Recently, I got an e-mail from the Foundation Beyond Belief, which is working with USAID to raise awareness of the continuing drought and famine in the Horn of Africa. The toll in lives is already appalling, including over 29,000 deaths from starvation and outbreaks of measles and cholera, and hundreds more dying every day. The crisis has produced almost a million refugees, including over 400,000 at the Dadaab camp in Kenya.
I have to admit that my first reaction to this news was a feeling of hopelessness. Sometimes it seems that occasional famine is a painful fact of life, especially in poor, overpopulated regions of arid, sub-Saharan nations, and that any effort to help, however well-intentioned, is only going to delay the inevitable. I won’t deny that I’ve had some of these thoughts myself. But I was brought up short by a passage that Johann Hari wrote in a recent book review:
As recently as the mid-1980s, it was thought that famine was usually an “act of God” – a “biblical” failure of rains or crops or seasons. But in the 1990s Amartya Sen, the Nobelwinning economist, showed this was wrong by proving one bold fact: “No famine has ever taken place in the history of the world in a functioning democracy.” Famine, it turns out, is not caused by a failure to produce food. It is caused by a failure to distribute food correctly – because the ruler is not accountable to the starving.
Although a natural disaster, like drought, is often the trigger, the ultimate cause of famine is almost always a corrupt, greedy, or unaccountable government that siphons off food from the needy. For example, during the infamous Irish potato famine of the 1840s, Ireland was producing more than enough food to feed itself, but the imperial British rulers of the time demanded that the majority of it be shipped abroad for export. The only space left for the Irish to grow their own food was on small and marginal plots, and when the potato blight wiped out their chief crop, disaster followed.And the same thing is happening now in Somalia. As Nicholas Kristof writes, the country is experiencing a historic drought – aggravated, no doubt, by climate change – but that alone wouldn’t have caused such a severe crisis. Kenya and Ethiopia, which are also affected by the drought, are coping better thanks to technological advances, like drought-resistant crops and irrigation systems. But the closest thing to a government in Somalia is the violent, ignorant Islamist movement called the Shabab that’s the only authority in most of the country. Kristof puts it chillingly:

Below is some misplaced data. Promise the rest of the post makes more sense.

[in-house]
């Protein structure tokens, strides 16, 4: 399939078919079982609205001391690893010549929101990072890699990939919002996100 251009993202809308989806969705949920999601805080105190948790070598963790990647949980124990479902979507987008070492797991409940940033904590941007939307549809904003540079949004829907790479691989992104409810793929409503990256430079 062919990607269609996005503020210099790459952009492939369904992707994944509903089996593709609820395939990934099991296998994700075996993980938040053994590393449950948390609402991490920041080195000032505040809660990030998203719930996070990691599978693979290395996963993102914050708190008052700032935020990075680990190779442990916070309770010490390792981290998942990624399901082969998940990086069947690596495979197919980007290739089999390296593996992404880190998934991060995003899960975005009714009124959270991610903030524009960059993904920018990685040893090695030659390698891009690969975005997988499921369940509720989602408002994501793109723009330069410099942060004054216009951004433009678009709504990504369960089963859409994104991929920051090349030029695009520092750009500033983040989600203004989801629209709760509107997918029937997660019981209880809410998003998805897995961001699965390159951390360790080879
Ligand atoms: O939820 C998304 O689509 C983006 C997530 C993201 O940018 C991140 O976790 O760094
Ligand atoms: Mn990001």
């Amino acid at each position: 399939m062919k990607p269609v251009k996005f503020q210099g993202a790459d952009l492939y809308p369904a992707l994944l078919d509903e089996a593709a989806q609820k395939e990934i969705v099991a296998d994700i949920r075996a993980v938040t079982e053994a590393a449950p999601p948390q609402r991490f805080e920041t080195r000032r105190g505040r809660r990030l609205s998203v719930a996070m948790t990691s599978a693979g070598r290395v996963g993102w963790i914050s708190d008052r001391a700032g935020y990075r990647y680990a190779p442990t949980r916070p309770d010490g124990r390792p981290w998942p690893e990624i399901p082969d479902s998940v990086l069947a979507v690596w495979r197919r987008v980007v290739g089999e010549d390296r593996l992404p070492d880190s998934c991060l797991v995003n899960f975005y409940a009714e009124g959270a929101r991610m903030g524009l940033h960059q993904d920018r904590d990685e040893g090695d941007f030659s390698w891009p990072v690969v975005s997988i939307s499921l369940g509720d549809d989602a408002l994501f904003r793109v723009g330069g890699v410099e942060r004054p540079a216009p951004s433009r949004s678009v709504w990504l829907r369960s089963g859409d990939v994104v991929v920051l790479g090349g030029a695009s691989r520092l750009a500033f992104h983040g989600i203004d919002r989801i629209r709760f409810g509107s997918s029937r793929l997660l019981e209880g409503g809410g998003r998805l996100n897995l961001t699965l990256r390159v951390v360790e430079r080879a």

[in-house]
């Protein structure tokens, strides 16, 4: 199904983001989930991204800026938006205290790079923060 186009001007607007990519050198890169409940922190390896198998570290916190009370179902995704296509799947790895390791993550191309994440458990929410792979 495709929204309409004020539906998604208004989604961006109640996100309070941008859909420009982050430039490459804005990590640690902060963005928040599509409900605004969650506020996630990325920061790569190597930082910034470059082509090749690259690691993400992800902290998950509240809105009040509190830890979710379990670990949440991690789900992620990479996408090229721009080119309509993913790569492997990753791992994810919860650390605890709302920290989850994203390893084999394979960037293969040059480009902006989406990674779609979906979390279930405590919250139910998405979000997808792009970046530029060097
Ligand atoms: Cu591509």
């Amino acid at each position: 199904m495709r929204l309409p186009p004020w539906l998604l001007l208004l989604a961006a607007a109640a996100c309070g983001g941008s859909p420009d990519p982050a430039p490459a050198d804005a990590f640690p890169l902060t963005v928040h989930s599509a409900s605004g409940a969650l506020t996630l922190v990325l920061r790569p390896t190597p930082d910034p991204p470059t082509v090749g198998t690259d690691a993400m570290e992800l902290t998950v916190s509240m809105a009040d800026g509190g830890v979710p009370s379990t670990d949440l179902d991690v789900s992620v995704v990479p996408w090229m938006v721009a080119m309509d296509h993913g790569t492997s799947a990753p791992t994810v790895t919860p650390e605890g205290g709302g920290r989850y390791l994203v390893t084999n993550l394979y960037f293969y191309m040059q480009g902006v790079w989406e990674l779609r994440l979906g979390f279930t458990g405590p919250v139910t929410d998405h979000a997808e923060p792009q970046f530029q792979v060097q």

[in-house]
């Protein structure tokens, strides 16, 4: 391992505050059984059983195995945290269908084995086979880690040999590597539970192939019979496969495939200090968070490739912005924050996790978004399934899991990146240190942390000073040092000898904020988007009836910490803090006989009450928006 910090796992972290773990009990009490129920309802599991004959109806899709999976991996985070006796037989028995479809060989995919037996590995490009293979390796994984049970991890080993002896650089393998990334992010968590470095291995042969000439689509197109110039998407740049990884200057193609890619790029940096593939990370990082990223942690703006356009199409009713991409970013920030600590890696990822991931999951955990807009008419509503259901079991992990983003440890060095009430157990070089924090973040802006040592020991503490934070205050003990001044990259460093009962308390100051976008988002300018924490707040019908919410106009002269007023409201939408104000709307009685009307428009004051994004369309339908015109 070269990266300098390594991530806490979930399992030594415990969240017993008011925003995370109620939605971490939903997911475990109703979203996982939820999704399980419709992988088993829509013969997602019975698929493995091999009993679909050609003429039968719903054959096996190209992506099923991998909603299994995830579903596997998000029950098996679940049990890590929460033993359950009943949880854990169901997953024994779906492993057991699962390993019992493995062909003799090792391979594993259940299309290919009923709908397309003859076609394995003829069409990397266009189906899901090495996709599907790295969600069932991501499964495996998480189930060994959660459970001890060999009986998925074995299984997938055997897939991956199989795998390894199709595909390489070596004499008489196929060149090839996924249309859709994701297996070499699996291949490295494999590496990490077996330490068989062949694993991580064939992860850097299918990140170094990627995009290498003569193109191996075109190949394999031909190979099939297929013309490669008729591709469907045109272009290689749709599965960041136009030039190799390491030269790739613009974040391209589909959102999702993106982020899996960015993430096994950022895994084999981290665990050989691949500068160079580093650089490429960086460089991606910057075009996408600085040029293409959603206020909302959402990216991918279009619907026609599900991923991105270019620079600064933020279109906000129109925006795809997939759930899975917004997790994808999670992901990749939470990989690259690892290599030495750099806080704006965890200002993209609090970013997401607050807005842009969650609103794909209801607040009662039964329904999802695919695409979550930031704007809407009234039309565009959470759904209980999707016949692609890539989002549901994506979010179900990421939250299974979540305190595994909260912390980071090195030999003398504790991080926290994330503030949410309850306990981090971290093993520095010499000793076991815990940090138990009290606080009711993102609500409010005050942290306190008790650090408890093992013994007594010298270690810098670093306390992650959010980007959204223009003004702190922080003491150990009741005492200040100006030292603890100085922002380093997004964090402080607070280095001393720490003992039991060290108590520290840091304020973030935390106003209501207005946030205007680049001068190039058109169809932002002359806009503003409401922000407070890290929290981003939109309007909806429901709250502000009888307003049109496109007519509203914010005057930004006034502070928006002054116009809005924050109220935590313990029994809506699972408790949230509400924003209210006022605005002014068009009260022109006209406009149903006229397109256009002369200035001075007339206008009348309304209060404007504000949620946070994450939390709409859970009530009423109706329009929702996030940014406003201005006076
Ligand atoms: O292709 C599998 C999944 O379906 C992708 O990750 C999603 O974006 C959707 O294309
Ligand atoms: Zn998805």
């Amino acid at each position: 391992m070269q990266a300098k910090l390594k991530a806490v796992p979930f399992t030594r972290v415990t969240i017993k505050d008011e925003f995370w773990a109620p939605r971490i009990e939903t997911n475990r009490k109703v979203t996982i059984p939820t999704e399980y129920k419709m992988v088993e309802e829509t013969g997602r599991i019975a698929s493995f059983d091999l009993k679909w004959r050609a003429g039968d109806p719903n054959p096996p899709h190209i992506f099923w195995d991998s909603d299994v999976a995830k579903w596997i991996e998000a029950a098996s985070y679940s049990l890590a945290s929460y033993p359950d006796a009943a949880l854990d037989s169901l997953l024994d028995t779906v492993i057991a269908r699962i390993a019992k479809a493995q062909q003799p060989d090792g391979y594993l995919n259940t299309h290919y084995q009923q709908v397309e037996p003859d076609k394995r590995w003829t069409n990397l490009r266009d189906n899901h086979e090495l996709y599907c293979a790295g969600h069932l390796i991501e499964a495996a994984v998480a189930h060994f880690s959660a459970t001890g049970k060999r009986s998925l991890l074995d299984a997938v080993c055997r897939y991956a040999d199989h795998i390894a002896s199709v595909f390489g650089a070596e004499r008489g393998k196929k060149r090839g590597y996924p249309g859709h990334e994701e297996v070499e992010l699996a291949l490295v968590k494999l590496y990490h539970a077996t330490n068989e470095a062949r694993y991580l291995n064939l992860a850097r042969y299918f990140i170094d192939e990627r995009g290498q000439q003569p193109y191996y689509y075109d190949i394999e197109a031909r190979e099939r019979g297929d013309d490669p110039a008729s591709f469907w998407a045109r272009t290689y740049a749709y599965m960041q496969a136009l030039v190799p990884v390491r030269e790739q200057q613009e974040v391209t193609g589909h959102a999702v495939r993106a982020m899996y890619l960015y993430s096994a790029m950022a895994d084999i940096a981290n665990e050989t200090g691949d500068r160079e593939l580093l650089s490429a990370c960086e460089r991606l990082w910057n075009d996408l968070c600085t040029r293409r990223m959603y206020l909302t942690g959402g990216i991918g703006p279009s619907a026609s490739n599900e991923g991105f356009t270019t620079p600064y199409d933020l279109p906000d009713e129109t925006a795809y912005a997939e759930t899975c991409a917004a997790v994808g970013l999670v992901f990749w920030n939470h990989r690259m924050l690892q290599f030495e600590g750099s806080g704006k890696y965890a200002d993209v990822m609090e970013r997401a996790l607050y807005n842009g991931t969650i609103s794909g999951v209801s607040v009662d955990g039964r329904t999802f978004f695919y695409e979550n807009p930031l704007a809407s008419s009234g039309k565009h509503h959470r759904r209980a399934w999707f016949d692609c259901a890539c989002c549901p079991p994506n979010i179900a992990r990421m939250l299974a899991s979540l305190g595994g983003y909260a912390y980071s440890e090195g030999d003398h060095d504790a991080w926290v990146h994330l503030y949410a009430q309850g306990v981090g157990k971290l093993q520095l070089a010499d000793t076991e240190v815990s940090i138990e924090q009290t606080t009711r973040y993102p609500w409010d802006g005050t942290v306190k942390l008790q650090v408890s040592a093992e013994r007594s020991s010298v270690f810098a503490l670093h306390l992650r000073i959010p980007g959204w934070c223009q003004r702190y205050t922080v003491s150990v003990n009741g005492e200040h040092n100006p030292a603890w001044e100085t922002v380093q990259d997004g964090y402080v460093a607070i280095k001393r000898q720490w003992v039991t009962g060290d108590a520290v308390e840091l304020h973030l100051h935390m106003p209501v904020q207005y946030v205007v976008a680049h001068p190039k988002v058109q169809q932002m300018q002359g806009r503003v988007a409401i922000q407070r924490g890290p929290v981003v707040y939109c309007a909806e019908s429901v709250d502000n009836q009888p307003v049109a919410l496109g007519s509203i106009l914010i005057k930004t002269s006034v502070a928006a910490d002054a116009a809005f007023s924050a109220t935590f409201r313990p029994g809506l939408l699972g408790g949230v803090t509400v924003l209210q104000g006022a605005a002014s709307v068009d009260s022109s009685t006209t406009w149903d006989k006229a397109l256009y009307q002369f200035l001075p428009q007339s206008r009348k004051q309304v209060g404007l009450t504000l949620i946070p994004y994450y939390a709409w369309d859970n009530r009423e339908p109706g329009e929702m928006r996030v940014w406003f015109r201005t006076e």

The area where large numbers of people are dying almost perfectly overlays the regions where the Shabab is in control.
The Shabab has actively kept out aid workers and relief shipments, apparently viewing them as unwanted intrusions from corrupt and godless Western countries. They’ve blocked rivers and stolen water from villagers to divert it to farmers who pay them bribes. They’ve even tried to prevent starving people from fleeing.
So, yes, famine is an “act of God” – but only in the sense that it’s caused by God’s self-appointed agents, the forces of religious darkness that don’t value human life and are perfectly willing to allow suffering and death. Famine is not inevitable, even in a warming and overpopulated world. The question is whether we, the defenders of humanity and civilization, the people who care about this life, are willing to act to prevent it.
Whenever I think of Somalia, I’m reminded that the brilliant, amazing Ayaan Hirsi Ali came from there. Could there be other minds like hers swept up in the famine, people with the same potential as her even now cradling their dying children or trudging to refugee camps? Will we stand by and permit the strangling darkness of theocracy to snuff out these bright sparks?
If you want to help, see the FBB’s Humanist Crisis Response Program, supporting the International Rescue Committee.